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Burying the eye to heal the mind

Salehe is another Iraqi child receiving treatment from MSF in Jordan.

Abdullah Hussein (not his real name) could not contain his emotions when the doctor handed him his son's left eye after it was surgically removed.

"What is left of my son? His legs are gone and now I carry his eye in my hands to bury it," the Iraqi man told the doctor before bursting into tears. Hussein’s son, seven-year-old Ali, lost half his face and both legs in a Baghdad explosion early this year. The boy is receiving treatment at a ward run by Medecins Sans Frontieres in the Jordan Red Crescent Hospital in Amman. MSF has a partnership with the JRCH in Jordan.

The group focuses on reconstruction surgery of facial injuries, including fractures; bone, skin and soft tissue defects, bone loss and severe burns. Ali’s eye will be replaced by a plastic one.

For MSF doctors, healing the minds of family members is equally important. Ali and his father are also receiving psychological treatment.

"The father was having difficulty accepting what happened to his son. Burying the physical part will help in the mourning process. It was necessary to provide him with the eye in order for him to deal with reality," said Joséphine Anthoine-Milhomme, an MSF psychologist.

She is one of two psychologists counselling patients and family members during and after surgical treatment.

''What is left of my son? His legs are gone and now I carry his eye in my hands to bury it.''

"Each case is a challenge for us. Some of the elderly feel depressed and even suicidal. In some stages we don't want to make patients leave their rooms because we fear they are going to hurt themselves," said Yousef Mod Mosalam, another clinical psychologist.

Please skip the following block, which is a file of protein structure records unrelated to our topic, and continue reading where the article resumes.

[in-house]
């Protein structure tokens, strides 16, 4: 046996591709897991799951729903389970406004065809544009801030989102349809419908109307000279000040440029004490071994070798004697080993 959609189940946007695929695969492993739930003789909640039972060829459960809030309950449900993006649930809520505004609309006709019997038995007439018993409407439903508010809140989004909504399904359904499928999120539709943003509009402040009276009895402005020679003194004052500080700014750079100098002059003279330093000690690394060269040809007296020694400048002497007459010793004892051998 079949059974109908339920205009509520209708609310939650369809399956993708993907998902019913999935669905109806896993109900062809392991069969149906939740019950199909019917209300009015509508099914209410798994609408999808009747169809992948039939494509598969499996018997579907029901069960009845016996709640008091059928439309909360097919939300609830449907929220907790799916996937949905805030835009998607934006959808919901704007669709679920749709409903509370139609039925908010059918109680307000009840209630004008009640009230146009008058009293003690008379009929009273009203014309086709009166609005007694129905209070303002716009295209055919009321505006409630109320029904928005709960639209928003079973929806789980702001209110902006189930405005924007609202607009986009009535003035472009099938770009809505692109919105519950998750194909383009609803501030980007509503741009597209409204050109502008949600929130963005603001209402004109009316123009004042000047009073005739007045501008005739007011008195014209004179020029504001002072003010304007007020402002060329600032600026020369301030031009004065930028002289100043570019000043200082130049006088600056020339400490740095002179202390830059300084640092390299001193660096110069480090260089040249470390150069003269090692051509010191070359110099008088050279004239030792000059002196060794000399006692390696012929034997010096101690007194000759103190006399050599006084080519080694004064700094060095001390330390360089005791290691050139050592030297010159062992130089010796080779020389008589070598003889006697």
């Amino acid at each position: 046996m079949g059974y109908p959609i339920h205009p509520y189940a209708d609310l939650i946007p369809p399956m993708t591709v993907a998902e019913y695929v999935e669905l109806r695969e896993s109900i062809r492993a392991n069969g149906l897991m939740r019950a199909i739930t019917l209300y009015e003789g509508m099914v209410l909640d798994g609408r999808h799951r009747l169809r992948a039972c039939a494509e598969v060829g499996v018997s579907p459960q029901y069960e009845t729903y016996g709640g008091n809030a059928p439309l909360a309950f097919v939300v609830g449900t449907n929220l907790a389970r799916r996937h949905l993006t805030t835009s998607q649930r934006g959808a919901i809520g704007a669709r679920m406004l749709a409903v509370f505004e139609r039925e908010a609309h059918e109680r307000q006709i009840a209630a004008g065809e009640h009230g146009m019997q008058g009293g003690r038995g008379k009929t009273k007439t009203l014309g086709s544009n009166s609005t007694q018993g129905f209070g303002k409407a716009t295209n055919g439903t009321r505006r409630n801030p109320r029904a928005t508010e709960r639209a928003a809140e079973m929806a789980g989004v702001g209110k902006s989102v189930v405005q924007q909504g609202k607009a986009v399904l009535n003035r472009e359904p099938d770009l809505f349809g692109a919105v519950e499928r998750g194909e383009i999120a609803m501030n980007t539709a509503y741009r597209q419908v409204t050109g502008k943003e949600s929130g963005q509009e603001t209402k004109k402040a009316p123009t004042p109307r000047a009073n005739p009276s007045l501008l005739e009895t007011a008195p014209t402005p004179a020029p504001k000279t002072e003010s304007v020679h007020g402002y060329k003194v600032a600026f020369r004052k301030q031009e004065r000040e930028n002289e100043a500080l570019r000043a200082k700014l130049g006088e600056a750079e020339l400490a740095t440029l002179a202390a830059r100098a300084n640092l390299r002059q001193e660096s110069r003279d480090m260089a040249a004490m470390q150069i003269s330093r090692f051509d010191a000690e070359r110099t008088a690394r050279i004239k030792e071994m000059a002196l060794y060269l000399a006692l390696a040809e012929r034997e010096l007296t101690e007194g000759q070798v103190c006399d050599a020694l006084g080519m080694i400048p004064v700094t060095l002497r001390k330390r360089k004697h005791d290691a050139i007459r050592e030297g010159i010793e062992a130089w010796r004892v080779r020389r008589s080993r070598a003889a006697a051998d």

The group also provides a small room near the ward with toys and books for children to escape the hospital surroundings. "Here we adopt the method of healing by doing in an attempt to make children feel they are children again, not just patients in a hospital," said Mosalam.

"We try to prepare our patients for life outside, but it is difficult to predict how society will deal with them because what we do here is only reconstructive surgery, not plastic surgery to make them look good again," added Mosalam.

Since it started operating in Amman in August 2006, MSF has treated 300 Iraqis, said Valerie Babize, MSF communication officer.

Jordan is home to nearly 700,000 Iraqis who fled the violence in their country.


This article was produced by IRIN News while it was part of the United Nations Office for the Coordination of Humanitarian Affairs. Please send queries on copyright or liability to the UN. For more information: https://shop.un.org/rights-permissions

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